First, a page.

In 1957, Gordon Moore and the “Traitorous Eight” formed Fairchild Semiconductor and created the basis of what would become Silicon Valley. But despite the undisputed importance of the microchip, Fairchild’s biggest contribution might have more to do with how the company was started than what it produced.
Little to anyone’s knowledge at the time, how it was formed would set the model for almost every Silicon Valley company that would follow it; unleashing a wave of innovation that continues to this day. Besides inventing the first practical microchip, Fairchild was also the first venture backed startup.
In Silicon Valley, we take venture capital for granted but few people realize what a fundamental shift it represented in the relationship between capital and labor. Since the dawn of capitalism and the industrial revolution, the balance of power has overwhelmingly favored those who controlled the capital. Labor, and all talent associated with it, was beholden to those who owned the factories. The introduction of venture capital essentially reversed these roles with capital now chasing talent. It is difficult to understate what a dramatic change this was. Instead of capital (the means of production) acquiring talent, Silicon Valley runs on the basis of talent acquiring capital.
I’m typically a skeptic of terms like “new economy” since most of the time enthusiasm for such terms ends with a giant bubble bursting. But Silicon Valley’s venture capital model actually did create a new talent based economy long before the internet or ideas about an information economy ever existed.
For thousands of years, economies were based almost exclusively on labor with some leverage provided by land. As industry developed and the means of production grew to a scale beyond the reach of small operators, labor was subjugated to capital and those who owned the means of production. Examples of this can be seen everywhere, most clearly in labor intensive – some would say labor abusive – industries like the manufacturing operations of Foxconn.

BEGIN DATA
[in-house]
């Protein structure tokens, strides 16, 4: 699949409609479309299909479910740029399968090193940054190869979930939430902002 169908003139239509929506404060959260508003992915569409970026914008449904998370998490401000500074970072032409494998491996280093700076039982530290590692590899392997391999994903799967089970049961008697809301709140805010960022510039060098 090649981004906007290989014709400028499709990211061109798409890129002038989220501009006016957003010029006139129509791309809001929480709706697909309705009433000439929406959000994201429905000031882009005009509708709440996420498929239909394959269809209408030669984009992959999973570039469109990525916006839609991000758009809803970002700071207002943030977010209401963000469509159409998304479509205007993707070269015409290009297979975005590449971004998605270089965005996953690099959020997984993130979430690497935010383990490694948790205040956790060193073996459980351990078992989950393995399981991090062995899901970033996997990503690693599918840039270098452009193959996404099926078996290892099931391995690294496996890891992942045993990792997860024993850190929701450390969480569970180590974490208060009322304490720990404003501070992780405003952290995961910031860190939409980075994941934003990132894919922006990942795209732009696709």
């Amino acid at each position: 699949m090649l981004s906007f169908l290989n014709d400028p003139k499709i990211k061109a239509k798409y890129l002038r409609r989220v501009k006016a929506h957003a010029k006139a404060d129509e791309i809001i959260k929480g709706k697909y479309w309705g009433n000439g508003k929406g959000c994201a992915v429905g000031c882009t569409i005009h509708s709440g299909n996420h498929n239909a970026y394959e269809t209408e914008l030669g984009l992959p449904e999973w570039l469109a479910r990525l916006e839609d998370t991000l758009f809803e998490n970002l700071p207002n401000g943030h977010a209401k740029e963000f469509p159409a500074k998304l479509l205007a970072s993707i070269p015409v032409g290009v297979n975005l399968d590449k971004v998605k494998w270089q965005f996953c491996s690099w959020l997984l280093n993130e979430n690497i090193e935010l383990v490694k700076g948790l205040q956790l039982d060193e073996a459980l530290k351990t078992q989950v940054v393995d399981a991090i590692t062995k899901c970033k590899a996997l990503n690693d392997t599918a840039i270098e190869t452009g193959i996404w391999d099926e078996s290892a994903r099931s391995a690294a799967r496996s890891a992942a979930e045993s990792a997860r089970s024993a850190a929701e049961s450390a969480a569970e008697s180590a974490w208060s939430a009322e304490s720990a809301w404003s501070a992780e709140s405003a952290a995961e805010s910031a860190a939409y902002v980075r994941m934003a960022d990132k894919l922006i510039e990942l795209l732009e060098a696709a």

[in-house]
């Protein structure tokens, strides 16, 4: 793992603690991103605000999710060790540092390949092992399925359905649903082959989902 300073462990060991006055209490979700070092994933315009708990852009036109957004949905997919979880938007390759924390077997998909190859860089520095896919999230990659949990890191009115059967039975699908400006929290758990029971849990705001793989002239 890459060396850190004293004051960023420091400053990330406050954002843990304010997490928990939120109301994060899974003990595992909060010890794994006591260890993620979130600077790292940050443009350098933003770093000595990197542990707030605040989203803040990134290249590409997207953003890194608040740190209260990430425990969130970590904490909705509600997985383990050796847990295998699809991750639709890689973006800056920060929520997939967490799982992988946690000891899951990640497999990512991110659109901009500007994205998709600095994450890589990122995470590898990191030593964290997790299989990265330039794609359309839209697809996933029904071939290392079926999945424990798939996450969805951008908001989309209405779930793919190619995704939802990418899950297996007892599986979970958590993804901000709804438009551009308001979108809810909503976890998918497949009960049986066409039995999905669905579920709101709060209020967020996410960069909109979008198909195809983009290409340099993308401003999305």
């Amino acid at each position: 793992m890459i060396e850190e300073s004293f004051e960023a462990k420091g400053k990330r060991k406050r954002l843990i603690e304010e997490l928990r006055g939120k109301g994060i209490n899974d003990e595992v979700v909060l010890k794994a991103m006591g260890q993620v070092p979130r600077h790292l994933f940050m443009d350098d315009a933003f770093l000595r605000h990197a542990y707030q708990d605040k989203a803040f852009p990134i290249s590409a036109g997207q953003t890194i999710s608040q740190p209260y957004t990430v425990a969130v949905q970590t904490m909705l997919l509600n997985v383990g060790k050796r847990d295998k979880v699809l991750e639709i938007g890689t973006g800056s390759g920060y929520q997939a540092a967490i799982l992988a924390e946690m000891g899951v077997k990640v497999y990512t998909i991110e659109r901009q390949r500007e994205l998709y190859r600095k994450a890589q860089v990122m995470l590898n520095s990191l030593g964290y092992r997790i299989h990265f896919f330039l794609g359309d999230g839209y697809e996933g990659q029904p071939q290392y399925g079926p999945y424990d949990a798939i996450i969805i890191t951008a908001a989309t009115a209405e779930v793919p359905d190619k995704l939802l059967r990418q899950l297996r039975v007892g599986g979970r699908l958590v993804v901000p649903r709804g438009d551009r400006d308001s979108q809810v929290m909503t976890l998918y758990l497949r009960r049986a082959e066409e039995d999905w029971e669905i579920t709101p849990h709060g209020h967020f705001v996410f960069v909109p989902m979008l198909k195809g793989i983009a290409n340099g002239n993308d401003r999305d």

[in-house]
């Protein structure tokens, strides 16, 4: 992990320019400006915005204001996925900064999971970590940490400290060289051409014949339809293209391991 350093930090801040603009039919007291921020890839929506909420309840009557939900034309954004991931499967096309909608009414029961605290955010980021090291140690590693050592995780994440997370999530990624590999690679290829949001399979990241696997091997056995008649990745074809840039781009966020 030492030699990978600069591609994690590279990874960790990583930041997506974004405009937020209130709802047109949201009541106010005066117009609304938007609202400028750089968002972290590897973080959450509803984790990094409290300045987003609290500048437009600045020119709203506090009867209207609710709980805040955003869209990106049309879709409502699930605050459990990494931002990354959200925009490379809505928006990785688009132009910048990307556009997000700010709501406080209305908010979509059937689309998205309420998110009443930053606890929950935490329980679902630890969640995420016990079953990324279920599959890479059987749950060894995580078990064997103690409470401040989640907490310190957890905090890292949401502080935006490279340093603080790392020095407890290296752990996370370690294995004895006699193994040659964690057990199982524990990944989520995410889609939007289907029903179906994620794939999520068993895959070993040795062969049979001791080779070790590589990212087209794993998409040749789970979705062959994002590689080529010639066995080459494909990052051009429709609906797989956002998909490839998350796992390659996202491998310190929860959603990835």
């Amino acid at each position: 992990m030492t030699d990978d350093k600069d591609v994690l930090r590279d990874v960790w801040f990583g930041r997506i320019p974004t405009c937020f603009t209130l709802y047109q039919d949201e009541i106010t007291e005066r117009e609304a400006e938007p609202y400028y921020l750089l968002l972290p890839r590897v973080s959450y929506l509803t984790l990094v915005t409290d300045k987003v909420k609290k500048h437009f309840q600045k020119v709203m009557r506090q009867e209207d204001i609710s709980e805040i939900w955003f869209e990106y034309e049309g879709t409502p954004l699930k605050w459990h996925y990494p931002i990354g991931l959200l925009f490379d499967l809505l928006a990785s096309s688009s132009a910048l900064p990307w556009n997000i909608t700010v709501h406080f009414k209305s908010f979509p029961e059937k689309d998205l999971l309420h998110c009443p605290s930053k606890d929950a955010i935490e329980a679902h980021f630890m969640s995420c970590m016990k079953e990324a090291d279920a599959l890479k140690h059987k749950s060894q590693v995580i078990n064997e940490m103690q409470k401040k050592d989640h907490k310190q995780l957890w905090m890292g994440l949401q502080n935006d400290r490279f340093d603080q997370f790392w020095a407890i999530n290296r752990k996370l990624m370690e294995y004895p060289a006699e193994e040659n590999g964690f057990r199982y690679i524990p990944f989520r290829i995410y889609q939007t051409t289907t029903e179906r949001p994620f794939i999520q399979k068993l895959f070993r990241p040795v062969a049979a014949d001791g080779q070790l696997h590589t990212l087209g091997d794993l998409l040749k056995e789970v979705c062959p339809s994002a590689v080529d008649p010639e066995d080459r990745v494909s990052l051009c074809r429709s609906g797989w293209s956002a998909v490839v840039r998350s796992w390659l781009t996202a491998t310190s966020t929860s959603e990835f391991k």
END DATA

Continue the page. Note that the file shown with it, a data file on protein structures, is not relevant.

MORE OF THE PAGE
In almost every part of the world, if you don’t have access to bank loans (which typically require collateral) or wealthy family connections, it is extremely difficult to launch a new endeavor with any scale. Capital is indeed king. But in Silicon Valley, the rules of capital have been inverted. Talent is king. I can think of no other place where an entire ecosystem exists for capital to pursue talent as an asset class.
The result of this inverted capital system is that the risk for entrepreneurs has largely been removed. Entrepreneurs in Silicon Valley love to talk about how they are different than the rest of the world because they are “pirates” and have a greater tolerance for risk, when in reality the bulk of the risk has simply been transferred to the venture capital LPs. Despite the smaller amount of money at play, a family who mortgages their home to open a restaurant has taken a far bigger relative risk than most entrepreneurs in the Valley. The difference is they don’t benefit from living in a talent driven economy where capital is willing to gamble on them.
This is not meant to discount the sacrifices made by Valley entrepreneurs, but to point out that Silicon Valley operates under a fundamentally different system that continues to drive innovation by removing significant risk factors for talent to work on new developments.
Today Silicon Valley remains the hotbed of venture investing but the model was unheard of before Fairchild. If they had failed, venture capital and many of the Silicon Valley companies born from it would probably not exist as we now know them. By enabling innovators to work outside the walls of corporate constraints, venture money shifted Silicon Valley from a capital focused economy to one in which talent became the most valued – and post powerful – asset.
Fifty years later everyone recognizes Fairchild’s contributions to the microchip, and while is seems impossible to understate the significance of those accomplishments, how the company unintentionally launched a talent based economy may have been an even greater contribution to the continuing success of Valley.